2. (spiritual reflection, arbitrary exercise)

In light of the recent allegations of sexual abuse in the Catholic Church, I am led to believe that a belief in any deity at all should provide no discernment of personal character. If I am told that someone is a “good Christian”, I, from now on, will do my best to evict that statement from my memory. Spiritual identity does nothing but provide an abstract base from which ones morality is presumed to be based on. Being that a spiritual identity represents nothing more than a belief in an abstract being which, in some cases, can not be presented cohesively, and furthermore, can not be proven, additionally, as a result of it being abstract, is made vulnerable to circumstance; and being that the morality put forth by such abstract ideal is only enforced by the individual with the aid of subjective influence and a conformed herd of cattle, it becomes a quixotic idea that one can be depended on as a sound moral person based merely on a claim of religiosity and spiritual affiliation. I am of the opinion that Christianity is an inward process, which undermines any formation of hierarchy based on piety and authority.  Here we have a timeless institution which we are to believe is built upon and around the love of Christ, yet has been one of the worst institutions when viewed at through a lens of even the most basic worldly morality, let alone an institution which boasts divine influence. It just adds to my conviction of late, which finds that spiritual conviction is better if focused inward, and compromised if displayed externally. I think that inwardness can provide a comfortable arena in which one can struggle, a humble place which is protected from the vultures of opportunity that poke around the sensitive souls that gather in the spirit of vulnerability. It trains one in honesty. For if one reduces the number of participants involved in the process of reflection, which is most benefited from inward contemplation, then one has no one to lie to but oneself.

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3 comments
  1. Zeke said:

    Life through the christian lens is misleading. It is often overlooked that it is a life that is largely amoral because it is not the pursuit of a moral code. To really dig into this you would have to at least subscribe to calvinism in some form. It is not our “goodness” but Christs perfection. So the idea that morality exists isn’t entirely accurate. For the christian, what would be called morality, is really just the reality of God because he is “good.” The christian life is the process of conforming to, or as your buddy Kierkergaard calls “becoming” the reality of Christ through a life of repentance.

    So still, I can’t subscribe to the idea of morality. There is only Christ and everything else.

  2. Stephen said:

    There’s a popular saying among calvinist circles: to those who complain about Christianity being a muck of hypocrites, we reply, “Yes, and we will always welcome another.”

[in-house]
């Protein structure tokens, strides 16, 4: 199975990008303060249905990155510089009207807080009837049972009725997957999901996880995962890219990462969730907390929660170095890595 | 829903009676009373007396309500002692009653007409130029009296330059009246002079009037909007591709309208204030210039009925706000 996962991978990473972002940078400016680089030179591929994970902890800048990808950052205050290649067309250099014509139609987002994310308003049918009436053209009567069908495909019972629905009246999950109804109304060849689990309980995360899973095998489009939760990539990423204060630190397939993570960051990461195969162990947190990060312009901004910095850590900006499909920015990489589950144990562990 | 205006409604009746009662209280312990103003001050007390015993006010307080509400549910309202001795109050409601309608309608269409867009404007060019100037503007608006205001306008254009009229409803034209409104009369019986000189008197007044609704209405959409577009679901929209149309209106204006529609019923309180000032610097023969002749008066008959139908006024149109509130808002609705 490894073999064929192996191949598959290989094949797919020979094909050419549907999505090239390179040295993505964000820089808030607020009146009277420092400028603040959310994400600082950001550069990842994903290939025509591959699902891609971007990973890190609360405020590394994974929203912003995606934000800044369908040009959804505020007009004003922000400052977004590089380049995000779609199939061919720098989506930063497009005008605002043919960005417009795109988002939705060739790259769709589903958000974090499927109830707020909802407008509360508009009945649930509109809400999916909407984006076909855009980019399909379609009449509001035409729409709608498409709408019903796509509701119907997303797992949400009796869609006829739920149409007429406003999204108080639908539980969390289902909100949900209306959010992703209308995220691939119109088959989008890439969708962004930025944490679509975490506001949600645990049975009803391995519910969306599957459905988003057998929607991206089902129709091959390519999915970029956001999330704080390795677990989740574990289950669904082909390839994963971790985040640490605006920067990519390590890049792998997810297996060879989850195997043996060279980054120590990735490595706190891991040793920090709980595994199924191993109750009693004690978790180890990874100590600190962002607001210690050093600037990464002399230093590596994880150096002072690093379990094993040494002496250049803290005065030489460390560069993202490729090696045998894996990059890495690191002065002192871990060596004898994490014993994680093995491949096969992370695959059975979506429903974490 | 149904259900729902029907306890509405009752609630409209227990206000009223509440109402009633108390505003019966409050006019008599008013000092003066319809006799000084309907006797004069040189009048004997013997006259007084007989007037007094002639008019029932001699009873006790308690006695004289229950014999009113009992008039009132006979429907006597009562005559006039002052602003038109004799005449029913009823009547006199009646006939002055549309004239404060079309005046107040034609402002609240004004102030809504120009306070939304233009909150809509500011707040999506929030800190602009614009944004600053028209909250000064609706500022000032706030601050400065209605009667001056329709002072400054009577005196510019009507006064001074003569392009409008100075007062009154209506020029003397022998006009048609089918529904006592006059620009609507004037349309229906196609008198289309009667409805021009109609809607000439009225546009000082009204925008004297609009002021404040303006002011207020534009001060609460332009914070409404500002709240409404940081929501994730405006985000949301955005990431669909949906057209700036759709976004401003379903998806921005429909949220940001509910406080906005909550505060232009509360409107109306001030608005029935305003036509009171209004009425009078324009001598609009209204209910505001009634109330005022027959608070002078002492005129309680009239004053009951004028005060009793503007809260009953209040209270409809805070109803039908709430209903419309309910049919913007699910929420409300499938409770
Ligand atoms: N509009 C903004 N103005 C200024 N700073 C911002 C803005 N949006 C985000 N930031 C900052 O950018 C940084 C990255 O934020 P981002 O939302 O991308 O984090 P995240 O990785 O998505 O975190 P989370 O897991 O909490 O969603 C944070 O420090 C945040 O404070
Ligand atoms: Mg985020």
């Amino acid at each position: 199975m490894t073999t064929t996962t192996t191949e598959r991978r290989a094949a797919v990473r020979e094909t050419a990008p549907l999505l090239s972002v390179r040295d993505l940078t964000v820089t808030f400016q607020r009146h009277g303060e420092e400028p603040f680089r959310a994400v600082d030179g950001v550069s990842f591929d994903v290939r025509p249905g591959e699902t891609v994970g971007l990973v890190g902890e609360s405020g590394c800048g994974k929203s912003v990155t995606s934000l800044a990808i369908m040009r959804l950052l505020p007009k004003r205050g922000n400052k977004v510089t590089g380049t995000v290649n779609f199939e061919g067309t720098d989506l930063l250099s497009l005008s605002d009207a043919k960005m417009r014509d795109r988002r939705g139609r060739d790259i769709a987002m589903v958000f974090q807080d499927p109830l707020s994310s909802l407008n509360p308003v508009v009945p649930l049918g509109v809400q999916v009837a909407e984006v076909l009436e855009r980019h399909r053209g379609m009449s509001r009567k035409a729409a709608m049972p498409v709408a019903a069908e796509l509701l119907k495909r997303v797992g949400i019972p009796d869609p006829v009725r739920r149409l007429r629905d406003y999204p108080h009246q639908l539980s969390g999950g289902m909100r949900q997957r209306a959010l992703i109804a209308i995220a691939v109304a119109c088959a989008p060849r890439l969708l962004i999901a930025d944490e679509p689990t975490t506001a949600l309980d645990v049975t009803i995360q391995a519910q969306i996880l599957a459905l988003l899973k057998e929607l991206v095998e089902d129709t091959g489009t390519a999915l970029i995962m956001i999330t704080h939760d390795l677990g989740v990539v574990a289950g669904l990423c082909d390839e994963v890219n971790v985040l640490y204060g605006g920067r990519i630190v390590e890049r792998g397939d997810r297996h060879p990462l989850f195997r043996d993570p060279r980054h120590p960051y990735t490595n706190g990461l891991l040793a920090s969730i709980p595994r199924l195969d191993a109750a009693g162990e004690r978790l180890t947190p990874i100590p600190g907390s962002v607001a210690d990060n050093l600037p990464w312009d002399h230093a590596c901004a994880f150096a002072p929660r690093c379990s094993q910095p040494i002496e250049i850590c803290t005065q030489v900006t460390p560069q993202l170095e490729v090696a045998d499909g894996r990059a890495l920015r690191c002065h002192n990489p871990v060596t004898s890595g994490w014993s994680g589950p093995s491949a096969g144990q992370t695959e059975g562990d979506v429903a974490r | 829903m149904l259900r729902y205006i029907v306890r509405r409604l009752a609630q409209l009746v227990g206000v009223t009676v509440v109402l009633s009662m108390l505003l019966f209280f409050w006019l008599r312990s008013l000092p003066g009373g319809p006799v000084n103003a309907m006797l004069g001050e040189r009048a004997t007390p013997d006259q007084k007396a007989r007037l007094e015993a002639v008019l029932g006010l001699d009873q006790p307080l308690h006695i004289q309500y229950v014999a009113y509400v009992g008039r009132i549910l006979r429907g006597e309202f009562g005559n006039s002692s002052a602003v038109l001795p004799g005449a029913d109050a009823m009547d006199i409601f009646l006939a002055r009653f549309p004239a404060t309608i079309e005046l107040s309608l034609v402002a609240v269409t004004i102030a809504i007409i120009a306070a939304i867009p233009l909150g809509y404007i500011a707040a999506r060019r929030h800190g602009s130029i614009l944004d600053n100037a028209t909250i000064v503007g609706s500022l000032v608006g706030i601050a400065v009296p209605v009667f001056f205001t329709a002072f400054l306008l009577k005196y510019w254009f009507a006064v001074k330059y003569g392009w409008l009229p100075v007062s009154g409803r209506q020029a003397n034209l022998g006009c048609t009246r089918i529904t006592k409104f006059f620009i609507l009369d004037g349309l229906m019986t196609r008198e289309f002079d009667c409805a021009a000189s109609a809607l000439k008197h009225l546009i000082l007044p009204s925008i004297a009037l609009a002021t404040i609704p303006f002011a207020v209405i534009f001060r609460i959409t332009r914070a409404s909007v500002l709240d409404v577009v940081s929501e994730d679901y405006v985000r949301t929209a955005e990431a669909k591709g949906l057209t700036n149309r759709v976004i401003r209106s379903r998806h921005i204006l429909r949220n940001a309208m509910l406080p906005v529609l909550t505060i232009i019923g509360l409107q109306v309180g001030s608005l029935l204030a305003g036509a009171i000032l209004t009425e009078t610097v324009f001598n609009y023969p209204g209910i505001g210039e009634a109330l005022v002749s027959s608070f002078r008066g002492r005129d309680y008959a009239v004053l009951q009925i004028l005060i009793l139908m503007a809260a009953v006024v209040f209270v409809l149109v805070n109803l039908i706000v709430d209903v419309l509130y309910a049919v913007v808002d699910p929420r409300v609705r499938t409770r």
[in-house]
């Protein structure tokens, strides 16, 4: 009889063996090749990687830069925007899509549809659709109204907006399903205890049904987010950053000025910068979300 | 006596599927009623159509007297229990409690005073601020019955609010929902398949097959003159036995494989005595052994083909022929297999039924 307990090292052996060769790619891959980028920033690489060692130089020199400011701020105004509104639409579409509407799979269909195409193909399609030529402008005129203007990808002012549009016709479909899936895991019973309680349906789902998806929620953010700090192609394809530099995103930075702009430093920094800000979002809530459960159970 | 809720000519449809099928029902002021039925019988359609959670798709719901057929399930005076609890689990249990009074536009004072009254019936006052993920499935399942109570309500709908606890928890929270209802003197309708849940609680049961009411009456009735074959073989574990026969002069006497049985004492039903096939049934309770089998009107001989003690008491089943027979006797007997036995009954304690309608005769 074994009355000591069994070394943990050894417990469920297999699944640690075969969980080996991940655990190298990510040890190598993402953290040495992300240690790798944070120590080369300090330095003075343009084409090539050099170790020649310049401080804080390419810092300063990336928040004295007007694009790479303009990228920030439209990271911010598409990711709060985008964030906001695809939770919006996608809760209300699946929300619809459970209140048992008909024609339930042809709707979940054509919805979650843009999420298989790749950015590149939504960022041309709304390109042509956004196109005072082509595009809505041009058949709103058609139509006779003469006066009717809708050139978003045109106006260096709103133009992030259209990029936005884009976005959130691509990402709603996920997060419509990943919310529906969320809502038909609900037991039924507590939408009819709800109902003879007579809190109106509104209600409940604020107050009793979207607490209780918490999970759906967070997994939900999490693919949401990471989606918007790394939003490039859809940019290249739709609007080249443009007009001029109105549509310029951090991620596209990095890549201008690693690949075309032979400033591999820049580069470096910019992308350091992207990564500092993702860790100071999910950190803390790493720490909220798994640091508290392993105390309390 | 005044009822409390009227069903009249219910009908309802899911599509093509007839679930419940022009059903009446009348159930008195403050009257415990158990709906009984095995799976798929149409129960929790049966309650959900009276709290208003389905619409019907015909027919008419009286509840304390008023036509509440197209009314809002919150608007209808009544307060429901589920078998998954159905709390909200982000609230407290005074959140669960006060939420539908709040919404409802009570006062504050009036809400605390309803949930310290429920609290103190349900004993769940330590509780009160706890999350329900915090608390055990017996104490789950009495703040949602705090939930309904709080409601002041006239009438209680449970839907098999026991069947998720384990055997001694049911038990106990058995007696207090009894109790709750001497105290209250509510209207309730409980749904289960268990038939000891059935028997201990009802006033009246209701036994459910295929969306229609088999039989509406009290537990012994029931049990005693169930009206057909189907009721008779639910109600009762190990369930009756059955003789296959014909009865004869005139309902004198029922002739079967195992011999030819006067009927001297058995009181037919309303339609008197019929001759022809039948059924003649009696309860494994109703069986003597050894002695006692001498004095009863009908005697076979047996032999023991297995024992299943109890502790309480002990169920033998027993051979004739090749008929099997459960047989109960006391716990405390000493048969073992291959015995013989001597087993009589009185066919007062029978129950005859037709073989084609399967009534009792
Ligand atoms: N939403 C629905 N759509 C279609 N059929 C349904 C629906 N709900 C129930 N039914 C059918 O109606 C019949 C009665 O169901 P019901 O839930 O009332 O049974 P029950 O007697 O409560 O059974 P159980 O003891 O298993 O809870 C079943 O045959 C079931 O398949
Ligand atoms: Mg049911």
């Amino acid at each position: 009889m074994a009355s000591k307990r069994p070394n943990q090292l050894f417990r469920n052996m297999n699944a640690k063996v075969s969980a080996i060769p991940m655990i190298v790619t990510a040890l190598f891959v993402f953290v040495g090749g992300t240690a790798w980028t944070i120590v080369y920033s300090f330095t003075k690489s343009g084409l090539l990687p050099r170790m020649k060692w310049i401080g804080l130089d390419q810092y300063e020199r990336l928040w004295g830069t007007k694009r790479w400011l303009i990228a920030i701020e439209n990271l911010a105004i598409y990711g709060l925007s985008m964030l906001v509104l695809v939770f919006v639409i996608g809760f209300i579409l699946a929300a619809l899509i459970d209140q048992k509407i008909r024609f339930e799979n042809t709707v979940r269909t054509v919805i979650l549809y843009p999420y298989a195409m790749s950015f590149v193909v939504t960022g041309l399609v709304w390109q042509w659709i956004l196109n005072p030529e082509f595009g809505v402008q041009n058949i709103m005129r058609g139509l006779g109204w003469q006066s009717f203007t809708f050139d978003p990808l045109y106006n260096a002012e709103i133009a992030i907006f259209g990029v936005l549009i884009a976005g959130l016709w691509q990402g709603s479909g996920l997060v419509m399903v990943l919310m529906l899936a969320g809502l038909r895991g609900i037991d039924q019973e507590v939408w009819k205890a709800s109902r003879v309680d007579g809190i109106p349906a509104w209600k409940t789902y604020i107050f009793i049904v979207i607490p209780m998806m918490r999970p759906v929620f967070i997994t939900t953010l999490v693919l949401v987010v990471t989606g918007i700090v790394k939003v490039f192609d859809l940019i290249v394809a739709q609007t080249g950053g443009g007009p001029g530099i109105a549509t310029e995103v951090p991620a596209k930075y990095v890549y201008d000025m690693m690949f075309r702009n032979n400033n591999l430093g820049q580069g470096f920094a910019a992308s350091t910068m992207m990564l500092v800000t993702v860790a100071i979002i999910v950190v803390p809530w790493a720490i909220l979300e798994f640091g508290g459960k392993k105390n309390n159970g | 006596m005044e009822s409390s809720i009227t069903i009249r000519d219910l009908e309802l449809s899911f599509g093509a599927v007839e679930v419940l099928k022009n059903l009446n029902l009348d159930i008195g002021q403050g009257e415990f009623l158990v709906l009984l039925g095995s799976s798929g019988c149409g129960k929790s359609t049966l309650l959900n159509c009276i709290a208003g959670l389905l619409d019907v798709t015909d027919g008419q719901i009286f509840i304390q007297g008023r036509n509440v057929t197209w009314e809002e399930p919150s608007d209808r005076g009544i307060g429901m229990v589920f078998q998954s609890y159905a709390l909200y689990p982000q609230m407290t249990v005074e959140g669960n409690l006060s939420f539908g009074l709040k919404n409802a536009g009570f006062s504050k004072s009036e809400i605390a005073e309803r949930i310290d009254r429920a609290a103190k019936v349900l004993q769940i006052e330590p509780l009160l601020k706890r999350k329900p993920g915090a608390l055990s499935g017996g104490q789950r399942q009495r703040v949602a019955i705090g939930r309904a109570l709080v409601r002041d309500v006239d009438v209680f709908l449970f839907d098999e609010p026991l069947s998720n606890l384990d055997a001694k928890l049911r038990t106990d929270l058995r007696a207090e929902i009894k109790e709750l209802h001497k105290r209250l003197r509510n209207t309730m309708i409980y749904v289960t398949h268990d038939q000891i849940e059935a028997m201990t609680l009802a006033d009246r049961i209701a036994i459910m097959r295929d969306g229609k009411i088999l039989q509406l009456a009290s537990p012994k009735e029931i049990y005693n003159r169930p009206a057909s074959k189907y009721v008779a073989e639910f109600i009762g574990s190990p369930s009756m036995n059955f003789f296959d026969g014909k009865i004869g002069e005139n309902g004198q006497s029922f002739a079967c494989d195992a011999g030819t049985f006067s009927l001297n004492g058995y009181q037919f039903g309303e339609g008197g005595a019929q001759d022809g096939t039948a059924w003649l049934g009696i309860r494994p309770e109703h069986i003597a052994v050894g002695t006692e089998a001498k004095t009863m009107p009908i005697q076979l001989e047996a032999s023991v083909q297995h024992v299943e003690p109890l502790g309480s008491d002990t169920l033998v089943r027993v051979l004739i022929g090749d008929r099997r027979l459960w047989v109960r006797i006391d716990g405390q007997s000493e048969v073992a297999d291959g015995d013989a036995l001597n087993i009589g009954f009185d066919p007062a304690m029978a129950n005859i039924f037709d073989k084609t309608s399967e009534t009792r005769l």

David, I’m confused by your notion that Christianity is better when focused inward. How can a saved creature not bring forth fruits of thankfulness, and how can those fruits not be displayed externally as well? Yet when even our best works are tainted, we permeate hypocrisy. You talk of inwardness as a safe haven to practice your faith; I only fear that in contemplating your faith, you slip, and actually do lie to yourself, as you have admitted as possible, and then have no one to stand you back up.

    • To your question, “how can those fruits not be displayed externally as well?”; the translation of those “fruits” would most certainly be a consequence of internal wrestling and faith. The devotion which one approaches in a personal manner, in an “inward” manner, is a devotion which is the most difficult. The contemplation of faith will definitely give rise to problems which tug at the very base of ones own existence in regards to God, although, only ALONE can one truly reconcile one’s issues and hopefully make out a divine transmission. I do not mean to argue against a “community” of support, although, just as we have both mentioned the possibility of one lying to oneself, in the same way, one can find insulation in the arms of a community which serves to “make common” the struggles in a way as to completely overlook them, or to not face them, head on, as one should. And where can one find support? Well, if one is truly in meditation and personal exploration with Christ, then Christ is the very figure who will offer support. The subjective experience in regards to Christ is the most difficult, and never completed because personal relationships are never “complete.” The intentional externalization of faith, done out of a desire to “witness” immediately because a liability. Although, if one is consumed in exploration and devotion, the tenets of that search will be visible in a way that is untarnished by ambition. While both of these circumstances and make one vulnerable, the latter is void of any arrogance or presumption, and is more genuine. In inwardness, one is challenged in the intimacy with which a relationship becomes truly honest, and truly vulnerable. And just as a 1st year engineering student would not dare open his mouth regarding problems that are meant for professional engineers, perhaps one who is in his/her spiritual infancy should refrain from spouting off platitudes which they have never had direct experience with?

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